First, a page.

The Seltos GT-Line packs a punch when it comes to both the spec sheet and what's lurking under its bonnet, but is it enough to justify the price premium over the lesser Sport+?

Although when the Kia Seltos first landed at the tail-end of last year it was a rather overdue addition to Kia’s lineup and a very late entrant into the competitive small SUV space, it seems as though it’s been able to pull it off, with sales for 2020 so far seeing it outselling fellow newcomer the Mazda CX-30, while staying right up the chuff of the Nissan Qashqai and Toyota C-HR, although it still trails the ever-popular Mitsubishi ASX by some margin.

But while I’ve already had a steer of the 2.0-litre front-wheel drive model in Sport+ guise and spoke quite positively of it although noting that it didn’t really serve up anything particularly different to the class norm, I’ve now been able to get my hands on the GT-Line variant you see here, which packs a punch when it comes to both the spec sheet and what’s lurking under its bonnet.

While it would be wrong to call the step-down Sport+ under-equipped, if you’re a fan of gadgetry like I am, the GT-Line can make it feel like it is. Quite a surprising feat in a modern car – and yes, even a range-topping one – there isn’t a single blank switch inside, which is how you know this thing is brimming with niceties.

A semi-digital instrument cluster (with a shift indicator light in Sport mode for some reason, despite the lack of paddles), retractable head-up display, an absolutely excellent 10.25-inch infotainment system with in-built navigation and smartphone mirroring, a Bose sound system, powered sunroof, heated and ventilated front seats with power adjustment and perforated leather, a heated steering wheel, and automatic climate control are all standard, leaving little to be desired as far as gadgets are concerned.

It’s got all the right active safety equipment fitted as standard, too, and perhaps most impressively of all features level two autonomous driving tech in the form of Kia’s Lane Following System, which, like Tesla’s Autopilot or Volvo’s Pilot Assist, will keep the car between the lines itself allowing you to more safely perform tasks like changing the climate controls or radio station, although like with all of these systems, it will only work for so long with both hands off the wheel before it starts bonging at you to put them back on it. That a car at this price point features it though is most impressive.

Dual-zone climate control is perhaps the only thing that’s missing, although its omission is to create a point of separation between the Seltos and Sportage, but otherwise it leaves little to be desired. That is, except for one thing – a bit of visual jazzing up.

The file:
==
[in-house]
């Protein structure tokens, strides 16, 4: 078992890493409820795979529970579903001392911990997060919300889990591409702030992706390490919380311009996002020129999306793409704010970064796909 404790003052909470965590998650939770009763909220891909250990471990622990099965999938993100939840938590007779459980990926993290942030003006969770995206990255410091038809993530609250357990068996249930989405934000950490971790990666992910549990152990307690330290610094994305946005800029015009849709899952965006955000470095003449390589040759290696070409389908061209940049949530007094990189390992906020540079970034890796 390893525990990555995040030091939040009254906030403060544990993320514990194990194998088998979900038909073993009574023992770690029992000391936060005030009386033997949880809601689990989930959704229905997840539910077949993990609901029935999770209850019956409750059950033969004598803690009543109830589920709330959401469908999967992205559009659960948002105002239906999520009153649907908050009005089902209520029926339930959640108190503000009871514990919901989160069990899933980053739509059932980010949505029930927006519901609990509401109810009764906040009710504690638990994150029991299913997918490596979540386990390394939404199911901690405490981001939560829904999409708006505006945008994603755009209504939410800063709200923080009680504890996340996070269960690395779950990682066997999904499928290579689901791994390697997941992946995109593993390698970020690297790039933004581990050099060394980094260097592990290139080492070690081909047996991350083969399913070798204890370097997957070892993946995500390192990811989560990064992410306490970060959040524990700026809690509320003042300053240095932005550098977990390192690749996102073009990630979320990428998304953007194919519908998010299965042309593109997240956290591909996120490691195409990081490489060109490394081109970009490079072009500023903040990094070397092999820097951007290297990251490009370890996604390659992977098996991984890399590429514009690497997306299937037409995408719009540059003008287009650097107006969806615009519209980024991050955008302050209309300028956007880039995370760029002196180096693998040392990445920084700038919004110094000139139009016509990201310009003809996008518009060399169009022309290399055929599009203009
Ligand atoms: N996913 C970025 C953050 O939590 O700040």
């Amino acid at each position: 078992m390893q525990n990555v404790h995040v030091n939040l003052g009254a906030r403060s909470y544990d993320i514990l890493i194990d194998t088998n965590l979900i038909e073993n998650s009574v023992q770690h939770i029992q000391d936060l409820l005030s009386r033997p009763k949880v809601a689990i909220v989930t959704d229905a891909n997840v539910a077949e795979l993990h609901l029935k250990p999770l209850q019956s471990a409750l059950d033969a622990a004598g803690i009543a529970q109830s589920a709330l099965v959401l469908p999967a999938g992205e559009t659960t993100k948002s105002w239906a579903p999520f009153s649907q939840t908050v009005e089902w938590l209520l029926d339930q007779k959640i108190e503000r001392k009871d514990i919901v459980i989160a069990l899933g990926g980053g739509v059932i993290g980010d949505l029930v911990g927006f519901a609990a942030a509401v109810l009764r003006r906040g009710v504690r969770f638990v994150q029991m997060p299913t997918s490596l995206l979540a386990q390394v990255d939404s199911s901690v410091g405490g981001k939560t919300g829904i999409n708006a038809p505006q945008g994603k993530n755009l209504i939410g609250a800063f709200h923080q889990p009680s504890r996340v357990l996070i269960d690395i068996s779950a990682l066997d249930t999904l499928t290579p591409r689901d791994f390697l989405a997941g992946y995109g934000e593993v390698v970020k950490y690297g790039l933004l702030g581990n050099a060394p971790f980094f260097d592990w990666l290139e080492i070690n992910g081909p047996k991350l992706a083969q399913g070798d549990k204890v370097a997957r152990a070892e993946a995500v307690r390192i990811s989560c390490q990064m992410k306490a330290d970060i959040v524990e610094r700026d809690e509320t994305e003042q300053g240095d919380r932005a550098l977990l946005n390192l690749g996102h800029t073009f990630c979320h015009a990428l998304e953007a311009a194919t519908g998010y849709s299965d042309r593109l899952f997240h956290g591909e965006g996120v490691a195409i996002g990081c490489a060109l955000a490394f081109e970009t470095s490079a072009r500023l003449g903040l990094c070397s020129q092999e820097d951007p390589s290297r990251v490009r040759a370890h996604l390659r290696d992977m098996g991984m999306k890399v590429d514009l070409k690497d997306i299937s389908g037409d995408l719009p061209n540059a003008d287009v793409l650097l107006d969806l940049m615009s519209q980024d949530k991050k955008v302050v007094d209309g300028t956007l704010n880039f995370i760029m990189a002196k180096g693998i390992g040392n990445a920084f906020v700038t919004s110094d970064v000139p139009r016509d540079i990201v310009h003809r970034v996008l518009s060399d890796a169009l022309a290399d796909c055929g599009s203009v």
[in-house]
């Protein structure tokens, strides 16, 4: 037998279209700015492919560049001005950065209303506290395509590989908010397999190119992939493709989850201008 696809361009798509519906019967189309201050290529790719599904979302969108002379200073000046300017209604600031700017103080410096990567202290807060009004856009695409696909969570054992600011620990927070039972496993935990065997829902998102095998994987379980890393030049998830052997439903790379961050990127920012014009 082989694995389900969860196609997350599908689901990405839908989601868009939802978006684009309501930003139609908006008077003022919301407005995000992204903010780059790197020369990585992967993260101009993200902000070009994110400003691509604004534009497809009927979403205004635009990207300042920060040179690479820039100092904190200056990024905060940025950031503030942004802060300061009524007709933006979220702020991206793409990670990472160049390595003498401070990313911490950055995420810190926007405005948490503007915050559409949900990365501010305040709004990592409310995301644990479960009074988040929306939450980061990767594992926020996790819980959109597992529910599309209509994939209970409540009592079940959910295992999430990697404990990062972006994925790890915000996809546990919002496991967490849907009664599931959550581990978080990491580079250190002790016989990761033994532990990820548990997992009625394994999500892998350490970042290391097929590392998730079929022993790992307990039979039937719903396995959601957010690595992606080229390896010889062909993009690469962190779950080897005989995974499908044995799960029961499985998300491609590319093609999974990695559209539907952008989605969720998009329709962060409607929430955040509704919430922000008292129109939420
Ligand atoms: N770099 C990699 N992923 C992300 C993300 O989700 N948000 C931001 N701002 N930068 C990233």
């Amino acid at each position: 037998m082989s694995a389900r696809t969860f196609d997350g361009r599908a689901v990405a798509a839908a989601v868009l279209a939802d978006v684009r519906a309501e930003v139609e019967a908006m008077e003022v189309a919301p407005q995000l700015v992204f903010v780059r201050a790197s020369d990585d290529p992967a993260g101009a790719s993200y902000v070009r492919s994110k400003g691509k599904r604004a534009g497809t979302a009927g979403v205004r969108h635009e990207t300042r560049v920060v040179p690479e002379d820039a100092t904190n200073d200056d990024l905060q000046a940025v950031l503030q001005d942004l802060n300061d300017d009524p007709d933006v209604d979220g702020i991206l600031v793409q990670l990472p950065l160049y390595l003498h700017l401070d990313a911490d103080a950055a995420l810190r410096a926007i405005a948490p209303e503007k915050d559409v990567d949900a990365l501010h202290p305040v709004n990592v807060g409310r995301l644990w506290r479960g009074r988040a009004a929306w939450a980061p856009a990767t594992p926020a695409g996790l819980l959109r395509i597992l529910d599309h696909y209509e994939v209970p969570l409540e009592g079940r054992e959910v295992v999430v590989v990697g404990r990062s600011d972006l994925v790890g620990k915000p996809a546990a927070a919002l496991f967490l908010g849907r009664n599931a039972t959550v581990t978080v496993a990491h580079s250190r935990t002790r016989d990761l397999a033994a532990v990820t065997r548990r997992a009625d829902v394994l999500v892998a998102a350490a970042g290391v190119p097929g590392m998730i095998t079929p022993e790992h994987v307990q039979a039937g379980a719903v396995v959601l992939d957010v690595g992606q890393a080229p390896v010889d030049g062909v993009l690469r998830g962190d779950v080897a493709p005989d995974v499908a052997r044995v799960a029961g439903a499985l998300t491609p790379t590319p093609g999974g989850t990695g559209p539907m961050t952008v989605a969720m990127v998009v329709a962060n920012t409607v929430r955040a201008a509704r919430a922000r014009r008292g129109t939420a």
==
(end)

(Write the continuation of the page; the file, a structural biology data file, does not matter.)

Without wanting to sound too harsh, it’s a bit dull inside for a car bearing a sporty GT-Line badge on the back. Where’s the bespoke flat-bottomed steering wheel like you’d find in a Rio GT-Line, or the red leather and stitching of a Picanto GT, or the bucket seats of a Cerato GT? All three of those models are considerably cheaper than the Seltos, yet are far more interesting to spend time in.

It’s not that the Seltos’ cabin is bad or anything, as there are no overly offensive materials anywhere and it feels solidly pieced together, but a splash of colour wouldn’t go amiss – especially when there are plenty of nice additional touches to set it apart from other Seltos variants on the outside, my favourite of which is its unique light signature thanks to the nearly full-width lightbar running across the top of its grille.

Only the ultra-gimmicky but admittedly rather fun ‘Sound Mood Lamp’ adds any real colour to the otherwise overwhelmingly dark cabin, which at night flashes lights in the speaker grilles and above the glovebox in time with the music you’re listening to with a range of colours or moods to choose from. Is it a good laugh? Yes, but it’s the only one you’ll really be getting in this lavishly equipped but drably-adorned cabin.

However, there’s nothing too drab about the way the Seltos GT-Line drives, thankfully, meaning that badge does hold some relevance.

Under the bonnet, in place of the lower-tier models’ atmo 2.0-litre, it packs a familiar 1.6-litre turbocharged four-cylinder used in many Kia and Hyundai models, with the version here given the less-powerful 130kW and 265Nm tune, although those are still very solid figures for the class.

It’s backed by a seven-speed dual-clutch transmission and part-time all-wheel drive system, too, which is a step up from the front-drive models that use a CVT.